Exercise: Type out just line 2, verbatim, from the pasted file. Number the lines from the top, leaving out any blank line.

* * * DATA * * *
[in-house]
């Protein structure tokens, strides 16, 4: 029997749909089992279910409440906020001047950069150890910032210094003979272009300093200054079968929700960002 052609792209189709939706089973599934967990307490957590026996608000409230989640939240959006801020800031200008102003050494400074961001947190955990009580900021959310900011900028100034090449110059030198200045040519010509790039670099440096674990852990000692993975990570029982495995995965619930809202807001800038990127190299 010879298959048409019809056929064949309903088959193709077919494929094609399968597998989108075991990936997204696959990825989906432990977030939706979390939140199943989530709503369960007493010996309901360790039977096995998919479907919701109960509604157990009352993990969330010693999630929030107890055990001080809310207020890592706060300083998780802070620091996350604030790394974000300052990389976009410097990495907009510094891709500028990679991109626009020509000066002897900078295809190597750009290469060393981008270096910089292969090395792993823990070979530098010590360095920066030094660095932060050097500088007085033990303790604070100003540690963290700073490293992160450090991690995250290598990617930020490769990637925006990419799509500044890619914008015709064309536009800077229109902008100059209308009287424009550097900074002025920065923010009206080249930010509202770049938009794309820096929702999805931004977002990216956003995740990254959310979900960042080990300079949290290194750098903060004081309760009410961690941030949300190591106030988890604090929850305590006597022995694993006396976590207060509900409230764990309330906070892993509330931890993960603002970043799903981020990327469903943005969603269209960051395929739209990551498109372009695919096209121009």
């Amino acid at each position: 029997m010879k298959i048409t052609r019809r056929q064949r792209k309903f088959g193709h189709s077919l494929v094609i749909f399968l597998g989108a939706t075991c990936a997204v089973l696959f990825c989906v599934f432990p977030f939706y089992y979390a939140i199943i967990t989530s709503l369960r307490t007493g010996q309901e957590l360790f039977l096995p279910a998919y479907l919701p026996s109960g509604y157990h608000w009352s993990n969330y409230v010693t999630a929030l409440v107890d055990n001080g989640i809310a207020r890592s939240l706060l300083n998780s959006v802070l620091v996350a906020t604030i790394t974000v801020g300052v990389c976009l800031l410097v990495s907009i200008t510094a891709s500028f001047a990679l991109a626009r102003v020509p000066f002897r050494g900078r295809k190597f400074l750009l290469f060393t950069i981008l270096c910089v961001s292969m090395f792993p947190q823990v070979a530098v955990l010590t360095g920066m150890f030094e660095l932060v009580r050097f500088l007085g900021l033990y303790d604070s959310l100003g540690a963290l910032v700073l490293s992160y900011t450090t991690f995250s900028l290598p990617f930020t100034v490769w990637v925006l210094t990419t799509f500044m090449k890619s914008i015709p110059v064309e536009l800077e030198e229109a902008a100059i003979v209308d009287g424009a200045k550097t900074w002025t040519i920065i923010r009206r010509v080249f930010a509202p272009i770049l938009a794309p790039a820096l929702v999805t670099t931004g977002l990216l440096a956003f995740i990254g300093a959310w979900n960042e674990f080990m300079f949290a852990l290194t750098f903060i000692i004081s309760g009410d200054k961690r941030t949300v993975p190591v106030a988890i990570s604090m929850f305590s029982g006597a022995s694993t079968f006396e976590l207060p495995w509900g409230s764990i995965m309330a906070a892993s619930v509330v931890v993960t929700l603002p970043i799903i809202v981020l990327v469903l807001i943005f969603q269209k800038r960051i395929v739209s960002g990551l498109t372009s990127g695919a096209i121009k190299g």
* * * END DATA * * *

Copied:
């Protein structure tokens, strides 16, 4: 029997749909089992279910409440906020001047950069150890910032210094003979272009300093200054079968929700960002 052609792209189709939706089973599934967990307490957590026996608000409230989640939240959006801020800031200008102003050494400074961001947190955990009580900021959310900011900028100034090449110059030198200045040519010509790039670099440096674990852990000692993975990570029982495995995965619930809202807001800038990127190299 010879298959048409019809056929064949309903088959193709077919494929094609399968597998989108075991990936997204696959990825989906432990977030939706979390939140199943989530709503369960007493010996309901360790039977096995998919479907919701109960509604157990009352993990969330010693999630929030107890055990001080809310207020890592706060300083998780802070620091996350604030790394974000300052990389976009410097990495907009510094891709500028990679991109626009020509000066002897900078295809190597750009290469060393981008270096910089292969090395792993823990070979530098010590360095920066030094660095932060050097500088007085033990303790604070100003540690963290700073490293992160450090991690995250290598990617930020490769990637925006990419799509500044890619914008015709064309536009800077229109902008100059209308009287424009550097900074002025920065923010009206080249930010509202770049938009794309820096929702999805931004977002990216956003995740990254959310979900960042080990300079949290290194750098903060004081309760009410961690941030949300190591106030988890604090929850305590006597022995694993006396976590207060509900409230764990309330906070892993509330931890993960603002970043799903981020990327469903943005969603269209960051395929739209990551498109372009695919096209121009």